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Iran's war on poverty starts with stopping corruption

If Iranian President Hassan Rouhani were to battle poverty as he said he would, he must address the corruption that resulted from efforts to evade sanctions.
A picture taken on February 3, 2014 shows low-income Iranians lining up to receive food supplies in southern Tehran. Iranian President Hassan Rouhani faced harsh criticism from conservatives today over what they say is a poorly implemented scheme to distribute food to low-income families in the sanctions-hit Islamic republic. The programme aims to hand out packages of frozen chicken, rice, vegetable oil, cheese and eggs to poor families ahead of Iranian New Year celebrations in mid-March.  AFP PHOTO/ISNA/DA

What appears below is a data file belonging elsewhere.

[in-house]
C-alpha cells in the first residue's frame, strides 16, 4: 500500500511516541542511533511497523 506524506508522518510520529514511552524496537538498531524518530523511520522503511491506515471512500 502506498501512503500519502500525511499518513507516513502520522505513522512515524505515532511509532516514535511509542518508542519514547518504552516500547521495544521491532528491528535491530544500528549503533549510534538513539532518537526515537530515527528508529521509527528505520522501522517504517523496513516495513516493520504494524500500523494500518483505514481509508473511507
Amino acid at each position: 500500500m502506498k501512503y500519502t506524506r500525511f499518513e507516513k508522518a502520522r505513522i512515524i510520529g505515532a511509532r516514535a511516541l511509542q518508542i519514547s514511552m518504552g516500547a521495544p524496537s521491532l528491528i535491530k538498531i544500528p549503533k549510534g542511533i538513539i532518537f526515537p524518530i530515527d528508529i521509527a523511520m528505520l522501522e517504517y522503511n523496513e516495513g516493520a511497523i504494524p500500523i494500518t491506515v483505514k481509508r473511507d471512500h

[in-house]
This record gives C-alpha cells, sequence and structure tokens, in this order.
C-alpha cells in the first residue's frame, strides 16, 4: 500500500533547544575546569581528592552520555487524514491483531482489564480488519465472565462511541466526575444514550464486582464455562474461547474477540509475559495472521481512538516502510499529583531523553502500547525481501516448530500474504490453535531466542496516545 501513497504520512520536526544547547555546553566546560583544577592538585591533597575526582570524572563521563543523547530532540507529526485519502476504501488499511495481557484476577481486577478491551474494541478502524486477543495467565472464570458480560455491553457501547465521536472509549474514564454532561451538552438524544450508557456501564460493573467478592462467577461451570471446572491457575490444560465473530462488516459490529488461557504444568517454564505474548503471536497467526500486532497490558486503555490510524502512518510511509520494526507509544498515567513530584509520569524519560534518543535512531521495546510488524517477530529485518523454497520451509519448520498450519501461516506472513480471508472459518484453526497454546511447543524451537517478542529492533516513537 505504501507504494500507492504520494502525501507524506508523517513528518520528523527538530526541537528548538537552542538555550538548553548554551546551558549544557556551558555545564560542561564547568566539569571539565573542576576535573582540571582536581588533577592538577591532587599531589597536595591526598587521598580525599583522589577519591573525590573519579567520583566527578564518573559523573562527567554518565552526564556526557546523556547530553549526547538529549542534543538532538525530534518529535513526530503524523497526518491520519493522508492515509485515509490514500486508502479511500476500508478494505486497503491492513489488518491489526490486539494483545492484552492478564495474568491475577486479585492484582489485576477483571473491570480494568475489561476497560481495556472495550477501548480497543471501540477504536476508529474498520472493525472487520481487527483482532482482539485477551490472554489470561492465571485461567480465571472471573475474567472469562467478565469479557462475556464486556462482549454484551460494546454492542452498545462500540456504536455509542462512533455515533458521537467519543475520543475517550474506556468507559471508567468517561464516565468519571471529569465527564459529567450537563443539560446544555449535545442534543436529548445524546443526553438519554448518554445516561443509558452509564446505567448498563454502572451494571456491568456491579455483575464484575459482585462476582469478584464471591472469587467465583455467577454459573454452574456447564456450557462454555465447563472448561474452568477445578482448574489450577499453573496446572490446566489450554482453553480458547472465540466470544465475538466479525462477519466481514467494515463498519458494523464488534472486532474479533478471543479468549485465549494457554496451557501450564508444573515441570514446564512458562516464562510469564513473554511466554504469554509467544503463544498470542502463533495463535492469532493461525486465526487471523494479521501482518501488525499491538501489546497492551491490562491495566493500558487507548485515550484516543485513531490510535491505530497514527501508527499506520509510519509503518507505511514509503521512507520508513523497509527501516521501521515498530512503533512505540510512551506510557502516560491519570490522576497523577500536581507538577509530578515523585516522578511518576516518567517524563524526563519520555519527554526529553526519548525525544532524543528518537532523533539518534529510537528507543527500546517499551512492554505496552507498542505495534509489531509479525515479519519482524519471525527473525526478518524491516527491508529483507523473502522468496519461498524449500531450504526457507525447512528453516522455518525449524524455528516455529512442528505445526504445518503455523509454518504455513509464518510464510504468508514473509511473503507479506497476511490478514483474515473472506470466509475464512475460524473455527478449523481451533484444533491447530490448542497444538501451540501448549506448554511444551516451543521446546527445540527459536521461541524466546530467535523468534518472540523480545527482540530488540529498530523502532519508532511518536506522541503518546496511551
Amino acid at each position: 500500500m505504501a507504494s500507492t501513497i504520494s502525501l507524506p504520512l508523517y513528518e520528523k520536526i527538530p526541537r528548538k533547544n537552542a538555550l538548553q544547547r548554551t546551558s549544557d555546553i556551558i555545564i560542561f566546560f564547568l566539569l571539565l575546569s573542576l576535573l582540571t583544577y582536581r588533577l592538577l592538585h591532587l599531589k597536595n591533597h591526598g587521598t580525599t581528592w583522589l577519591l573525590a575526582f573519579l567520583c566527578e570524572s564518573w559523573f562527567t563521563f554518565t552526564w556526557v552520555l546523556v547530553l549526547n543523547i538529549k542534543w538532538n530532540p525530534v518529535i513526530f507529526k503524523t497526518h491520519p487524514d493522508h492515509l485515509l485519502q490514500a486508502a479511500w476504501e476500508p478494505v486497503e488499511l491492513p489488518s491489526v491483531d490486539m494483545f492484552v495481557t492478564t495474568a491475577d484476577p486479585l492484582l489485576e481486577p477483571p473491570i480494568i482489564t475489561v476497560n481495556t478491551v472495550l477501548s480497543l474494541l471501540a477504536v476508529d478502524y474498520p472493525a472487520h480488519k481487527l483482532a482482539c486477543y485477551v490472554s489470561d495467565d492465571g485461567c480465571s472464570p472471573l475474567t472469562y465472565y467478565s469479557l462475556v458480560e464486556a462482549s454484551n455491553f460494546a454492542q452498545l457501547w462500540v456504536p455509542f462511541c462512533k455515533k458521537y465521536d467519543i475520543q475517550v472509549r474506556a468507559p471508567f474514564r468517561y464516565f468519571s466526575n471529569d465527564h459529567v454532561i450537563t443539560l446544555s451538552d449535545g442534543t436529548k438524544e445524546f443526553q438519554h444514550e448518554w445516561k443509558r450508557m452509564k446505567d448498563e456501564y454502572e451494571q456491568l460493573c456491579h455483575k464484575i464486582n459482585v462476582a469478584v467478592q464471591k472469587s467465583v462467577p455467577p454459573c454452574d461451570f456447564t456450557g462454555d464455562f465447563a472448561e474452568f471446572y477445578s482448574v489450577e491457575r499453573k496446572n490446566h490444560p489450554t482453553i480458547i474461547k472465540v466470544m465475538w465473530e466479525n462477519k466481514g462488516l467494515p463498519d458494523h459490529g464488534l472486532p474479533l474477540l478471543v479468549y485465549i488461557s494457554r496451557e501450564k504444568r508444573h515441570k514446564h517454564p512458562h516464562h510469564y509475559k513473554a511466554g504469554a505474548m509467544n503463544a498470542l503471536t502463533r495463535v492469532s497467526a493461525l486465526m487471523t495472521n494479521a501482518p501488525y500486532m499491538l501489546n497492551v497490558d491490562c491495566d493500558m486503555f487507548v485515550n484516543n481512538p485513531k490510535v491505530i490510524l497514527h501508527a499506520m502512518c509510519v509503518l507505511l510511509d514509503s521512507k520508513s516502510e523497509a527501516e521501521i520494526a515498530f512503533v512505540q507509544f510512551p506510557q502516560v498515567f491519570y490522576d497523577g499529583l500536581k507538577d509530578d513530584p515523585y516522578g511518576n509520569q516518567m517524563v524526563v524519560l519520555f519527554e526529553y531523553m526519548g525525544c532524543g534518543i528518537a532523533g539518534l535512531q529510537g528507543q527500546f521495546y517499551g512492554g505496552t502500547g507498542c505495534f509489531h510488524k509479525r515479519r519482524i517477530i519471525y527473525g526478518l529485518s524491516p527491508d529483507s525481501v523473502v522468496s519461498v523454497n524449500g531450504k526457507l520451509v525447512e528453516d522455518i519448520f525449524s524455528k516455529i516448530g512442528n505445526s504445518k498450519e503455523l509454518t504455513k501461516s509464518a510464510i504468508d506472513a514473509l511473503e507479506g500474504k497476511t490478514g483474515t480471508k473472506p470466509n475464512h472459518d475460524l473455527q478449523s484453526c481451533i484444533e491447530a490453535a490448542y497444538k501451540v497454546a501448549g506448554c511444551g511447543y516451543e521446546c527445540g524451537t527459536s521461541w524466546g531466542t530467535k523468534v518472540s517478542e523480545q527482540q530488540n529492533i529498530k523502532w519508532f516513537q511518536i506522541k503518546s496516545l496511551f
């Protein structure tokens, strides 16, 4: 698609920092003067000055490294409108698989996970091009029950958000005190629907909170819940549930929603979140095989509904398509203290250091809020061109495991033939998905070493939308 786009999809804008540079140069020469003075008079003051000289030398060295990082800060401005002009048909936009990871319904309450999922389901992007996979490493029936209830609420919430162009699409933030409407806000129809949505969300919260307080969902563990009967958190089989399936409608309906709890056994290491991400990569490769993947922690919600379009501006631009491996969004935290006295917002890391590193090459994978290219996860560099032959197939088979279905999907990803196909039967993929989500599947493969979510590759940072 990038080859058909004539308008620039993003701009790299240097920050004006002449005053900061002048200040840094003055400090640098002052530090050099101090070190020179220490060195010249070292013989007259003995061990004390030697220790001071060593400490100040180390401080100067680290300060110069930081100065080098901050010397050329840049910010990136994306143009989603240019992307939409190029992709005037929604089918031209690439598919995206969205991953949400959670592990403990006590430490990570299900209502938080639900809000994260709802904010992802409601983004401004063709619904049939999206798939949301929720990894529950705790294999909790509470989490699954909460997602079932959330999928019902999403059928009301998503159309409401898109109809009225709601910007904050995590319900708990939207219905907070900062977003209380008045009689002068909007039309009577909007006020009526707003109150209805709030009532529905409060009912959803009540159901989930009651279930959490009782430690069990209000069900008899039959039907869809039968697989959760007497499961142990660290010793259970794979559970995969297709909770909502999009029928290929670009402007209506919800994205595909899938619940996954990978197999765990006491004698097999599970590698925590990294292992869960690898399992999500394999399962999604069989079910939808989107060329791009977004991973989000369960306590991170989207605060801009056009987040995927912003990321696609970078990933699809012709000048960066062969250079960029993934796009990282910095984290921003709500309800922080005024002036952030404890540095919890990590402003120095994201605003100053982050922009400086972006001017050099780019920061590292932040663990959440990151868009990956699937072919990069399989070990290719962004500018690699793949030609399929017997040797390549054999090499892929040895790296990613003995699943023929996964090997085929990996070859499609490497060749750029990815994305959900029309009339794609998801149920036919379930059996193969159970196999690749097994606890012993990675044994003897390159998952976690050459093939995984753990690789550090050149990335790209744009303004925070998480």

Tabnak, a news website owned by Expediency Council Secretary and former presidential candidate Mohsen Rezai, has criticized the government for refusing to release the latest poverty data in the country. On Oct. 30, the conservative website questioned the government's policy on the controversial Subsidy Reform Plan, a legacy from the previous administration, arguing that the cash handouts amounting to 45,000 rials ($14), payable to almost every citizen monthly, cover only a minor portion of their costs.

The Statistical Center of Iran released a report last month showing the average expenditure for an urban household is about 10,925,000 rials ($336), much lower than 25 million rials ($780) estimated by independent economists.

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